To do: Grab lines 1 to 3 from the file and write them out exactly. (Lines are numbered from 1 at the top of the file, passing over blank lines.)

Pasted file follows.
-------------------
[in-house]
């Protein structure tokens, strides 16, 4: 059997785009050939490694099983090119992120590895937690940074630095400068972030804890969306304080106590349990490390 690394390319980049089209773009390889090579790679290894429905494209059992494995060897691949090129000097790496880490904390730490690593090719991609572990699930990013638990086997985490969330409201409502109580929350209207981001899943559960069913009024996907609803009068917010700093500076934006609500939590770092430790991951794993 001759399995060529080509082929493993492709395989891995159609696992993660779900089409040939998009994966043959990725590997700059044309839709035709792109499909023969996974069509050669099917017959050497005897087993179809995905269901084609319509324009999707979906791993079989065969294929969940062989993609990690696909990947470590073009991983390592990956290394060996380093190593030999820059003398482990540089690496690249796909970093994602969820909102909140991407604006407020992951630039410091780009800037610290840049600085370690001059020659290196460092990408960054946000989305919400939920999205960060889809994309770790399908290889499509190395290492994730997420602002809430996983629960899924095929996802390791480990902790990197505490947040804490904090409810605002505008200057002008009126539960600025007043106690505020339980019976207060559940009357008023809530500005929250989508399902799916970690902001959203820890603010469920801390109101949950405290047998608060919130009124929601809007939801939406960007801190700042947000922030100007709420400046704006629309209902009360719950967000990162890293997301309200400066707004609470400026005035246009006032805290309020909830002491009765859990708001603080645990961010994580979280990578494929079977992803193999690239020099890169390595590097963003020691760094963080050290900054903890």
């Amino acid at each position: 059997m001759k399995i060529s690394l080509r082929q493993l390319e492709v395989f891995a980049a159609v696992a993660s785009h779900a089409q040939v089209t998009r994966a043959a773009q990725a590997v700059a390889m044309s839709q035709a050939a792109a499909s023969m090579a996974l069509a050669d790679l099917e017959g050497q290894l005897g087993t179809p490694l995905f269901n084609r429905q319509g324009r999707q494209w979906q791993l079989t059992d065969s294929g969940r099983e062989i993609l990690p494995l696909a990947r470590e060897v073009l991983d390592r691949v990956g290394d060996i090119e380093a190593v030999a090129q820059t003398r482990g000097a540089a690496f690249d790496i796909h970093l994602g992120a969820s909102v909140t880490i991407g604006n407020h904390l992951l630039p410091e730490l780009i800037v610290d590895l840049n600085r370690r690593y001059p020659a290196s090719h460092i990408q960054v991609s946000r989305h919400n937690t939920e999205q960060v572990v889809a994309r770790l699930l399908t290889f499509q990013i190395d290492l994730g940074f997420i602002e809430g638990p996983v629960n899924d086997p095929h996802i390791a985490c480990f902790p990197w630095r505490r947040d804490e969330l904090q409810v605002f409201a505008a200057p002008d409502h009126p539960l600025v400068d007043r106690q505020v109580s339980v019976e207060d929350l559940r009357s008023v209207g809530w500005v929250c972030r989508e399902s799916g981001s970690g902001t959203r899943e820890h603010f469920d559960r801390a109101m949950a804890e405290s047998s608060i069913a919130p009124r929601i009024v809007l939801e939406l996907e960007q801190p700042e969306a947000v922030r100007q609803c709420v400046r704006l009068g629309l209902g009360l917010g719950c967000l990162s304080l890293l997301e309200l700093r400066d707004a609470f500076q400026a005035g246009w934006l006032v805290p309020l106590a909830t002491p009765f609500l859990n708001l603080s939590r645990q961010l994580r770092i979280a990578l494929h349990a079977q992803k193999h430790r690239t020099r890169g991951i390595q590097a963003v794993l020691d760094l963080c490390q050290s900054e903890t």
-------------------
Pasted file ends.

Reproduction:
[in-house]
């Protein structure tokens, strides 16, 4: 059997785009050939490694099983090119992120590895937690940074630095400068972030804890969306304080106590349990490390 690394390319980049089209773009390889090579790679290894429905494209059992494995060897691949090129000097790496880490904390730490690593090719991609572990699930990013638990086997985490969330409201409502109580929350209207981001899943559960069913009024996907609803009068917010700093500076934006609500939590770092430790991951794993 001759399995060529080509082929493993492709395989891995159609696992993660779900089409040939998009994966043959990725590997700059044309839709035709792109499909023969996974069509050669099917017959050497005897087993179809995905269901084609319509324009999707979906791993079989065969294929969940062989993609990690696909990947470590073009991983390592990956290394060996380093190593030999820059003398482990540089690496690249796909970093994602969820909102909140991407604006407020992951630039410091780009800037610290840049600085370690001059020659290196460092990408960054946000989305919400939920999205960060889809994309770790399908290889499509190395290492994730997420602002809430996983629960899924095929996802390791480990902790990197505490947040804490904090409810605002505008200057002008009126539960600025007043106690505020339980019976207060559940009357008023809530500005929250989508399902799916970690902001959203820890603010469920801390109101949950405290047998608060919130009124929601809007939801939406960007801190700042947000922030100007709420400046704006629309209902009360719950967000990162890293997301309200400066707004609470400026005035246009006032805290309020909830002491009765859990708001603080645990961010994580979280990578494929079977992803193999690239020099890169390595590097963003020691760094963080050290900054903890």
């Amino acid at each position: 059997m001759k399995i060529s690394l080509r082929q493993l390319e492709v395989f891995a980049a159609v696992a993660s785009h779900a089409q040939v089209t998009r994966a043959a773009q990725a590997v700059a390889m044309s839709q035709a050939a792109a499909s023969m090579a996974l069509a050669d790679l099917e017959g050497q290894l005897g087993t179809p490694l995905f269901n084609r429905q319509g324009r999707q494209w979906q791993l079989t059992d065969s294929g969940r099983e062989i993609l990690p494995l696909a990947r470590e060897v073009l991983d390592r691949v990956g290394d060996i090119e380093a190593v030999a090129q820059t003398r482990g000097a540089a690496f690249d790496i796909h970093l994602g992120a969820s909102v909140t880490i991407g604006n407020h904390l992951l630039p410091e730490l780009i800037v610290d590895l840049n600085r370690r690593y001059p020659a290196s090719h460092i990408q960054v991609s946000r989305h919400n937690t939920e999205q960060v572990v889809a994309r770790l699930l399908t290889f499509q990013i190395d290492l994730g940074f997420i602002e809430g638990p996983v629960n899924d086997p095929h996802i390791a985490c480990f902790p990197w630095r505490r947040d804490e969330l904090q409810v605002f409201a505008a200057p002008d409502h009126p539960l600025v400068d007043r106690q505020v109580s339980v019976e207060d929350l559940r009357s008023v209207g809530w500005v929250c972030r989508e399902s799916g981001s970690g902001t959203r899943e820890h603010f469920d559960r801390a109101m949950a804890e405290s047998s608060i069913a919130p009124r929601i009024v809007l939801e939406l996907e960007q801190p700042e969306a947000v922030r100007q609803c709420v400046r704006l009068g629309l209902g009360l917010g719950c967000l990162s304080l890293l997301e309200l700093r400066d707004a609470f500076q400026a005035g246009w934006l006032v805290p309020l106590a909830t002491p009765f609500l859990n708001l603080s939590r645990q961010l994580r770092i979280a990578l494929h349990a079977q992803k193999h430790r690239t020099r890169g991951i390595q590097a963003v794993l020691d760094l963080c490390q050290s900054e903890t």